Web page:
Fig. 2
figure 2

a Low-lying tonsils with syringomyelia. b Bilateral subdural collections over cerebral hemispheres R>L, with hemorrhagic content, mild mass effect causing compression of ventricles, low-lying tonsils, and midline shift–3.8mm to left, suggestive of intracranial hypotension


Pregnancy up to 8 weeks postpartum is a prothrombotic state, with the reported incidence of CVT being 0.018–0.20% (Kontogiorgi et al. 2012). After ruling out thrombophilias, risk factors of importance to the anesthesiologist are dural puncture and dehydration. Loss of CSF pressure and volume following a dural puncture results in compensatory venous volume expansion according to the Monroe Kellie doctrine with a 50% decrease of venous flow in the dural venous sinuses (Kate et al. 2014). Endothelial injury of cerebral blood vessels during maternal expulsive efforts or descent of the brain post-dural puncture completes Virchow’s triad for thrombus formation (Wilder-Smith et al. 1997).

Adequate hydration is imperative despite an intact dura. Peripartum hypercoagulability accelerated by intrapartum volume depletion can trigger CVT.

Symptoms depend on the location of thrombus, collaterals, and cortical vein involvement. CVT commonly presents as headache, misdiagnosed as PDPH after the neuraxial blockade. Unlike PDPH, headache is subacute, non-positional, and changes in character, associated with neurological deficits (Kate et al. 2014). No peripartum headache should be taken lightly, as life-threatening causes like CVT, Posterior Reversible Encephalopathy Syndrome, undiagnosed ACM, and meningitis exist (Boushra and Rathbun 2019).

Forty-four percent manifest with focal neurological deficits like motor weakness (Piazza 2012). Our patient had CVT in the right pre-central gyrus causing left hemiplegia. She was able to maintain lithotomy and bear down, hence deficit may have occurred post-delivery.

Motor block, a side effect of epidural analgesia can be minimized using a lower concentration of local anesthetic or one having a high differential sensory: motor block ratio like Ropivacaine (Wang et al. 2010). 0.2% of Ropivacaine causes greater motor blockade as compared to 0.05–0.15% (Boushra and Rathbun 2019). We administered 0.15% of Ropivacaine. The addition of opioids decreases the concentration of local anesthetic used; however, this can cause pruritis, nausea, respiratory depression, and lower APGAR scores (Wang et al. 2010). We avoid opioids in labor epidural at our institution.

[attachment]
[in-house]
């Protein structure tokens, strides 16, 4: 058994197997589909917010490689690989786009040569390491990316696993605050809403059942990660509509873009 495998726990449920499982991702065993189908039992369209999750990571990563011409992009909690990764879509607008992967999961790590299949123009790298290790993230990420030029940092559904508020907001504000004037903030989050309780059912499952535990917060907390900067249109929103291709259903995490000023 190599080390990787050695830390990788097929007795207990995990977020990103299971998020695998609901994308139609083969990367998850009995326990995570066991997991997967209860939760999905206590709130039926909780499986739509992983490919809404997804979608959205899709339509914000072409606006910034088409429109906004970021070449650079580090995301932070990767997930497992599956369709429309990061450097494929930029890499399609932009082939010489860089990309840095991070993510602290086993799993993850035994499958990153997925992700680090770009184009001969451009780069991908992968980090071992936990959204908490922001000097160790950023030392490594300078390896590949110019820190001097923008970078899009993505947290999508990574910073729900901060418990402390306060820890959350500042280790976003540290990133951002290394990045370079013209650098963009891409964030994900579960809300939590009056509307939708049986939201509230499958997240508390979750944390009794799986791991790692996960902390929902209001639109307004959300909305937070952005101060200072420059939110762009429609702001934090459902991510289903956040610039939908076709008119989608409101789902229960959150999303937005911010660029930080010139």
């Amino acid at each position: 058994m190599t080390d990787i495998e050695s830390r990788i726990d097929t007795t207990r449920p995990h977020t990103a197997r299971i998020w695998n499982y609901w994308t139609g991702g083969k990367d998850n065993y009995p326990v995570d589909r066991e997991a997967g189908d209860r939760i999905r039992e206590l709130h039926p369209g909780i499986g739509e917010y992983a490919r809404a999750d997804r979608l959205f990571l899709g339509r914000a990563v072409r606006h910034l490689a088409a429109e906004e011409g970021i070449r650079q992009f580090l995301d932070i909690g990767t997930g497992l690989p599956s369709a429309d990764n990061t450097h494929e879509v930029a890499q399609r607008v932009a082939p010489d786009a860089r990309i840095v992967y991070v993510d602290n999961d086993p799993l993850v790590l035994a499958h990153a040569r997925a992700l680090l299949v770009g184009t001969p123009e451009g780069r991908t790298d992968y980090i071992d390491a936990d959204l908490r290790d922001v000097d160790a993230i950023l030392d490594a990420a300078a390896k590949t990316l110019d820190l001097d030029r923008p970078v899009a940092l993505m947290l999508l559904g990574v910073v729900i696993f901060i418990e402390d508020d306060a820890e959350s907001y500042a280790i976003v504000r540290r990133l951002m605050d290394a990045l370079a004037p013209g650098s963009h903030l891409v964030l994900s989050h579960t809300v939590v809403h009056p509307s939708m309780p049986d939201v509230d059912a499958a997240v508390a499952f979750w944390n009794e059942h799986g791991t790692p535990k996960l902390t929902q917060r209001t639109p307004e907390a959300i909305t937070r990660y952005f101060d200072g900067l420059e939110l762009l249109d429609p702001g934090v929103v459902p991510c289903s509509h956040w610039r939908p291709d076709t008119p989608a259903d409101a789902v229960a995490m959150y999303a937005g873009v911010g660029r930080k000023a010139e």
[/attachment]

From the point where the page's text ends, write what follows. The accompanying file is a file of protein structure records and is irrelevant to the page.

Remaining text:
A subdural hematoma can mimic PDPH, occurring 1:250,000–1:500,000 after unintentional dural puncture (Palot et al. 1994). Higher incidence is noted with pre-existing aneurysms, arachnoid cysts, and vascular malformations (Peralta and Devroe 2017). Dural puncture causes CSF loss, traction, and damage to vascular structures (Peralta and Devroe 2017). Symptoms include vomiting, visual disturbances, impaired consciousness, and focal deficits (Peralta and Devroe 2017).

International Classification of Headache Disorders II criteria for PDPH include all of the following:

  1. 1)

    Headache worsening within 15 min of sitting/standing, improving within 15 min of lying supine

  2. 2)

    Accompanied by at least one: nausea, photophobia, hypacusia, and tinnitus

  3. 3)

    Within 5 days of dural puncture

  4. 4)

    Resolving spontaneously within 1 week or 48 h of effective treatment of CSF leak, usually epidural blood patch (Silberstein et al. 2005)

Any headache inconsistent with these criteria should be monitored for worsening despite medical management and imaging being mandated (Silberstein et al. 2005).

ACM 1, seen in adults, is a congenital anomaly with herniation of cerebellar tonsils >5mm into or below the level of the foramen magnum due to the underdeveloped occiput (Teo 2018). The presence of a syrinx implies initial or persistent communication between the syrinx and CSF in the central canal (Teo 2018). The clinical spectrum varies from asymptomatic to suboccipital radiating headache, and ocular and sensory-motor disturbances (Ghaly et al. 2012).

Physiological increase in cerebrospinal fluid (CSF) pressure occurs during pregnancy, with an acute increase during the second stage of labor (Ghaly et al. 2012). Understanding CSF outflow is crucial for aesthetic management.